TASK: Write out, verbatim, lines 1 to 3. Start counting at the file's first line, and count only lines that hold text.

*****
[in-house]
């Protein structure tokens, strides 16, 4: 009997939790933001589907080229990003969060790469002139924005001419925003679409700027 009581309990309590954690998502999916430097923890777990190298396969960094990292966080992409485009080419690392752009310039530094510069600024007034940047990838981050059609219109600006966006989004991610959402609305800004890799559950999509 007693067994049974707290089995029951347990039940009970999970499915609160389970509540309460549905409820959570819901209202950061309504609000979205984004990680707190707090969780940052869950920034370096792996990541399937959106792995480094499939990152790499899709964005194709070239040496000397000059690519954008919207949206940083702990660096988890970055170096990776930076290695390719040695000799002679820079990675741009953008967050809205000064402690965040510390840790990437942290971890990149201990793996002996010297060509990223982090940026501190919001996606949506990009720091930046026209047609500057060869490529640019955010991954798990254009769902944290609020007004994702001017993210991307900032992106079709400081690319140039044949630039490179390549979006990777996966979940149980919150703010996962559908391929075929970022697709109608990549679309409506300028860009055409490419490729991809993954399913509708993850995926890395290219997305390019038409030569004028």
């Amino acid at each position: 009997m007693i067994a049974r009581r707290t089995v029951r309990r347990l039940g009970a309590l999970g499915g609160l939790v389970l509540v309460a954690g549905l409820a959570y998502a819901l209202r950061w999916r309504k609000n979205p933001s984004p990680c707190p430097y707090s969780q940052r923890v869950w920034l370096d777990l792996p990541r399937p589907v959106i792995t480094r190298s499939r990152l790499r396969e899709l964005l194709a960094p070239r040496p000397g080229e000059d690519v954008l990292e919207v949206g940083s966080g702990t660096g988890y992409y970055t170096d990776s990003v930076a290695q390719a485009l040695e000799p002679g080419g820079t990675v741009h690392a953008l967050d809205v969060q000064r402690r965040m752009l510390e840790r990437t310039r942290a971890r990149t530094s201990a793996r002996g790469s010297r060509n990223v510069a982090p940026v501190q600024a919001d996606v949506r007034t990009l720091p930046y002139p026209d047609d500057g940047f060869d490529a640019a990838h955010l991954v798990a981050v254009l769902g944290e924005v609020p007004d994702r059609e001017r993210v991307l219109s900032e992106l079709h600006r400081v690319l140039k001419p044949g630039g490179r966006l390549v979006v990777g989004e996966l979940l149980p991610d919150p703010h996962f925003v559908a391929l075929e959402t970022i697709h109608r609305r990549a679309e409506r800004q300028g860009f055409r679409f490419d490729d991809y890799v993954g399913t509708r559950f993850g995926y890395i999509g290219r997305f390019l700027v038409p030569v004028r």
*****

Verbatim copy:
[in-house]
């Protein structure tokens, strides 16, 4: 009997939790933001589907080229990003969060790469002139924005001419925003679409700027 009581309990309590954690998502999916430097923890777990190298396969960094990292966080992409485009080419690392752009310039530094510069600024007034940047990838981050059609219109600006966006989004991610959402609305800004890799559950999509 007693067994049974707290089995029951347990039940009970999970499915609160389970509540309460549905409820959570819901209202950061309504609000979205984004990680707190707090969780940052869950920034370096792996990541399937959106792995480094499939990152790499899709964005194709070239040496000397000059690519954008919207949206940083702990660096988890970055170096990776930076290695390719040695000799002679820079990675741009953008967050809205000064402690965040510390840790990437942290971890990149201990793996002996010297060509990223982090940026501190919001996606949506990009720091930046026209047609500057060869490529640019955010991954798990254009769902944290609020007004994702001017993210991307900032992106079709400081690319140039044949630039490179390549979006990777996966979940149980919150703010996962559908391929075929970022697709109608990549679309409506300028860009055409490419490729991809993954399913509708993850995926890395290219997305390019038409030569004028």
């Amino acid at each position: 009997m007693i067994a049974r009581r707290t089995v029951r309990r347990l039940g009970a309590l999970g499915g609160l939790v389970l509540v309460a954690g549905l409820a959570y998502a819901l209202r950061w999916r309504k609000n979205p933001s984004p990680c707190p430097y707090s969780q940052r923890v869950w920034l370096d777990l792996p990541r399937p589907v959106i792995t480094r190298s499939r990152l790499r396969e899709l964005l194709a960094p070239r040496p000397g080229e000059d690519v954008l990292e919207v949206g940083s966080g702990t660096g988890y992409y970055t170096d990776s990003v930076a290695q390719a485009l040695e000799p002679g080419g820079t990675v741009h690392a953008l967050d809205v969060q000064r402690r965040m752009l510390e840790r990437t310039r942290a971890r990149t530094s201990a793996r002996g790469s010297r060509n990223v510069a982090p940026v501190q600024a919001d996606v949506r007034t990009l720091p930046y002139p026209d047609d500057g940047f060869d490529a640019a990838h955010l991954v798990a981050v254009l769902g944290e924005v609020p007004d994702r059609e001017r993210v991307l219109s900032e992106l079709h600006r400081v690319l140039k001419p044949g630039g490179r966006l390549v979006v990777g989004e996966l979940l149980p991610d919150p703010h996962f925003v559908a391929l075929e959402t970022i697709h109608r609305r990549a679309e409506r800004q300028g860009f055409r679409f490419d490729d991809y890799v993954g399913t509708r559950f993850g995926y890395i999509g290219r997305f390019l700027v038409p030569v004028r």